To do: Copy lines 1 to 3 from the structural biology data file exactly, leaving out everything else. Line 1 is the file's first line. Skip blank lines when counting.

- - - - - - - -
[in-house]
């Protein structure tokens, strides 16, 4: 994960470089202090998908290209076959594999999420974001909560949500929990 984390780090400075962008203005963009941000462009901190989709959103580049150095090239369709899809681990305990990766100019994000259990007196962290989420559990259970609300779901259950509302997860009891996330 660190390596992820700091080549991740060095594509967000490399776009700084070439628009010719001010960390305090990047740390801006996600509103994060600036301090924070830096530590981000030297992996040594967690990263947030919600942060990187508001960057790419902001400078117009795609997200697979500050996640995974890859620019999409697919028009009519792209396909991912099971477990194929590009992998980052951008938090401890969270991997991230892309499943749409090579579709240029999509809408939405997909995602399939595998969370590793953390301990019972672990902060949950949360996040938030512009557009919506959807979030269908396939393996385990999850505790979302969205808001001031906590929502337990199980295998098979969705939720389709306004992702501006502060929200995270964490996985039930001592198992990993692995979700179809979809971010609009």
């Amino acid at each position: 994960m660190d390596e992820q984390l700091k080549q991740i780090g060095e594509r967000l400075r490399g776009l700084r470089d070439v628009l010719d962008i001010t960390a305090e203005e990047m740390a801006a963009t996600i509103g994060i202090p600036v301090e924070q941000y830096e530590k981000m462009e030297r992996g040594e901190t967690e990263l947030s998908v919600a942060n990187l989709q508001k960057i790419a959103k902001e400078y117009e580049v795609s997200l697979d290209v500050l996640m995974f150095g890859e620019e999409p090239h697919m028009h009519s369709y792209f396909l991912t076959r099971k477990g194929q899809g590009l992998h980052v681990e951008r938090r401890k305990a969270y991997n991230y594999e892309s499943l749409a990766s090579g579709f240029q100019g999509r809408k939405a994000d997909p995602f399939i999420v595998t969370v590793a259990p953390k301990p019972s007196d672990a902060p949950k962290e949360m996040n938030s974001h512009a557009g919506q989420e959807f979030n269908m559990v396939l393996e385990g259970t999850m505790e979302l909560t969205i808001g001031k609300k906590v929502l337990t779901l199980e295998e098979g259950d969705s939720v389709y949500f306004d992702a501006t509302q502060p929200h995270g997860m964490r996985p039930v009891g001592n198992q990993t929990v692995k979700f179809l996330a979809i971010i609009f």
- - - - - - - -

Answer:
[in-house]
């Protein structure tokens, strides 16, 4: 994960470089202090998908290209076959594999999420974001909560949500929990 984390780090400075962008203005963009941000462009901190989709959103580049150095090239369709899809681990305990990766100019994000259990007196962290989420559990259970609300779901259950509302997860009891996330 660190390596992820700091080549991740060095594509967000490399776009700084070439628009010719001010960390305090990047740390801006996600509103994060600036301090924070830096530590981000030297992996040594967690990263947030919600942060990187508001960057790419902001400078117009795609997200697979500050996640995974890859620019999409697919028009009519792209396909991912099971477990194929590009992998980052951008938090401890969270991997991230892309499943749409090579579709240029999509809408939405997909995602399939595998969370590793953390301990019972672990902060949950949360996040938030512009557009919506959807979030269908396939393996385990999850505790979302969205808001001031906590929502337990199980295998098979969705939720389709306004992702501006502060929200995270964490996985039930001592198992990993692995979700179809979809971010609009």
């Amino acid at each position: 994960m660190d390596e992820q984390l700091k080549q991740i780090g060095e594509r967000l400075r490399g776009l700084r470089d070439v628009l010719d962008i001010t960390a305090e203005e990047m740390a801006a963009t996600i509103g994060i202090p600036v301090e924070q941000y830096e530590k981000m462009e030297r992996g040594e901190t967690e990263l947030s998908v919600a942060n990187l989709q508001k960057i790419a959103k902001e400078y117009e580049v795609s997200l697979d290209v500050l996640m995974f150095g890859e620019e999409p090239h697919m028009h009519s369709y792209f396909l991912t076959r099971k477990g194929q899809g590009l992998h980052v681990e951008r938090r401890k305990a969270y991997n991230y594999e892309s499943l749409a990766s090579g579709f240029q100019g999509r809408k939405a994000d997909p995602f399939i999420v595998t969370v590793a259990p953390k301990p019972s007196d672990a902060p949950k962290e949360m996040n938030s974001h512009a557009g919506q989420e959807f979030n269908m559990v396939l393996e385990g259970t999850m505790e979302l909560t969205i808001g001031k609300k906590v929502l337990t779901l199980e295998e098979g259950d969705s939720v389709y949500f306004d992702a501006t509302q502060p929200h995270g997860m964490r996985p039930v009891g001592n198992q990993t929990v692995k979700f179809l996330a979809i971010i609009f």